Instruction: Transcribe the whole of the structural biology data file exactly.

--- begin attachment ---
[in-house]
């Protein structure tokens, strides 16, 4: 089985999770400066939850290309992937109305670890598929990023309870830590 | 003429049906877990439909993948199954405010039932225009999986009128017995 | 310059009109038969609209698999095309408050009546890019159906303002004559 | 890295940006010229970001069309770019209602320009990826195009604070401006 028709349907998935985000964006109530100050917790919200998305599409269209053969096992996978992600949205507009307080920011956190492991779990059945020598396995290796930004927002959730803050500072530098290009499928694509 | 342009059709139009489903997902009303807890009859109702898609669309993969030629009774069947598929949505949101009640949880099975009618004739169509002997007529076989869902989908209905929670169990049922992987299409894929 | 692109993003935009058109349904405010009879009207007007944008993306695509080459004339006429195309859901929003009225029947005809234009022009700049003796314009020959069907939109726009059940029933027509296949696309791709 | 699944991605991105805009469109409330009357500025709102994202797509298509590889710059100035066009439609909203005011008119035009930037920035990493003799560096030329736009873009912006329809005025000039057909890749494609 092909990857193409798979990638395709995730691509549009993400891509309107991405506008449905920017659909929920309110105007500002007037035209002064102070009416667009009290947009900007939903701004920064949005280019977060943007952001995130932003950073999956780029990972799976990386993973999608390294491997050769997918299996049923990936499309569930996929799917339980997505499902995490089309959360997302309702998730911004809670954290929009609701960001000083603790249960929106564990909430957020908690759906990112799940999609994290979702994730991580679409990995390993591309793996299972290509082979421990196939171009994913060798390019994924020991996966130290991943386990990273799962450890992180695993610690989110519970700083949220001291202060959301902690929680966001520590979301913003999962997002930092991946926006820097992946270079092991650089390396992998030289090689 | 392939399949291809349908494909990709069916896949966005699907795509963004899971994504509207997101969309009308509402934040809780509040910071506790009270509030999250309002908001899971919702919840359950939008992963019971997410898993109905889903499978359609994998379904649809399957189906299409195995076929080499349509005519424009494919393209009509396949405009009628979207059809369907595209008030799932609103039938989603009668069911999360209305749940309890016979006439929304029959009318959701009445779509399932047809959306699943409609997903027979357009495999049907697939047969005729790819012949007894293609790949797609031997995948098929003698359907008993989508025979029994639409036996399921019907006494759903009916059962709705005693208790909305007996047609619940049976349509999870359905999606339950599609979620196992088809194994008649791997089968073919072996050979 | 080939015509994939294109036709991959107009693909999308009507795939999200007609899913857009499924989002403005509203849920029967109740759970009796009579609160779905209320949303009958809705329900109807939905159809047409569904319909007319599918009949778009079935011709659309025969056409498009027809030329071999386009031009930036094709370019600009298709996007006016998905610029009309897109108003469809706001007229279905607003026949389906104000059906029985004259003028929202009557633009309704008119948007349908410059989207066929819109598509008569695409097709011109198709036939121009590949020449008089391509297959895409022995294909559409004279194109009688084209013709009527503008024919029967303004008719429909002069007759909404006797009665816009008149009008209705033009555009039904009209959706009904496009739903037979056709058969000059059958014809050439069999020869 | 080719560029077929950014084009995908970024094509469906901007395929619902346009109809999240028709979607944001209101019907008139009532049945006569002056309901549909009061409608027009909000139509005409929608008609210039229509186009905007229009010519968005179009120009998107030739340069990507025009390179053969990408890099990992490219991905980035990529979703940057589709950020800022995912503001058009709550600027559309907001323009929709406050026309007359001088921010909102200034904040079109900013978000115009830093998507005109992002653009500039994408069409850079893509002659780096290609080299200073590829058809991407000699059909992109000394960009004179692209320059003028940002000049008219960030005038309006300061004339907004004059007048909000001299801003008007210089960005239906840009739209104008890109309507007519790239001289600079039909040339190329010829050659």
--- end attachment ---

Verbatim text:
[in-house]
């Protein structure tokens, strides 16, 4: 089985999770400066939850290309992937109305670890598929990023309870830590 | 003429049906877990439909993948199954405010039932225009999986009128017995 | 310059009109038969609209698999095309408050009546890019159906303002004559 | 890295940006010229970001069309770019209602320009990826195009604070401006 028709349907998935985000964006109530100050917790919200998305599409269209053969096992996978992600949205507009307080920011956190492991779990059945020598396995290796930004927002959730803050500072530098290009499928694509 | 342009059709139009489903997902009303807890009859109702898609669309993969030629009774069947598929949505949101009640949880099975009618004739169509002997007529076989869902989908209905929670169990049922992987299409894929 | 692109993003935009058109349904405010009879009207007007944008993306695509080459004339006429195309859901929003009225029947005809234009022009700049003796314009020959069907939109726009059940029933027509296949696309791709 | 699944991605991105805009469109409330009357500025709102994202797509298509590889710059100035066009439609909203005011008119035009930037920035990493003799560096030329736009873009912006329809005025000039057909890749494609 092909990857193409798979990638395709995730691509549009993400891509309107991405506008449905920017659909929920309110105007500002007037035209002064102070009416667009009290947009900007939903701004920064949005280019977060943007952001995130932003950073999956780029990972799976990386993973999608390294491997050769997918299996049923990936499309569930996929799917339980997505499902995490089309959360997302309702998730911004809670954290929009609701960001000083603790249960929106564990909430957020908690759906990112799940999609994290979702994730991580679409990995390993591309793996299972290509082979421990196939171009994913060798390019994924020991996966130290991943386990990273799962450890992180695993610690989110519970700083949220001291202060959301902690929680966001520590979301913003999962997002930092991946926006820097992946270079092991650089390396992998030289090689 | 392939399949291809349908494909990709069916896949966005699907795509963004899971994504509207997101969309009308509402934040809780509040910071506790009270509030999250309002908001899971919702919840359950939008992963019971997410898993109905889903499978359609994998379904649809399957189906299409195995076929080499349509005519424009494919393209009509396949405009009628979207059809369907595209008030799932609103039938989603009668069911999360209305749940309890016979006439929304029959009318959701009445779509399932047809959306699943409609997903027979357009495999049907697939047969005729790819012949007894293609790949797609031997995948098929003698359907008993989508025979029994639409036996399921019907006494759903009916059962709705005693208790909305007996047609619940049976349509999870359905999606339950599609979620196992088809194994008649791997089968073919072996050979 | 080939015509994939294109036709991959107009693909999308009507795939999200007609899913857009499924989002403005509203849920029967109740759970009796009579609160779905209320949303009958809705329900109807939905159809047409569904319909007319599918009949778009079935011709659309025969056409498009027809030329071999386009031009930036094709370019600009298709996007006016998905610029009309897109108003469809706001007229279905607003026949389906104000059906029985004259003028929202009557633009309704008119948007349908410059989207066929819109598509008569695409097709011109198709036939121009590949020449008089391509297959895409022995294909559409004279194109009688084209013709009527503008024919029967303004008719429909002069007759909404006797009665816009008149009008209705033009555009039904009209959706009904496009739903037979056709058969000059059958014809050439069999020869 | 080719560029077929950014084009995908970024094509469906901007395929619902346009109809999240028709979607944001209101019907008139009532049945006569002056309901549909009061409608027009909000139509005409929608008609210039229509186009905007229009010519968005179009120009998107030739340069990507025009390179053969990408890099990992490219991905980035990529979703940057589709950020800022995912503001058009709550600027559309907001323009929709406050026309007359001088921010909102200034904040079109900013978000115009830093998507005109992002653009500039994408069409850079893509002659780096290609080299200073590829058809991407000699059909992109000394960009004179692209320059003028940002000049008219960030005038309006300061004339907004004059007048909000001299801003008007210089960005239906840009739209104008890109309507007519790239001289600079039909040339190329010829050659």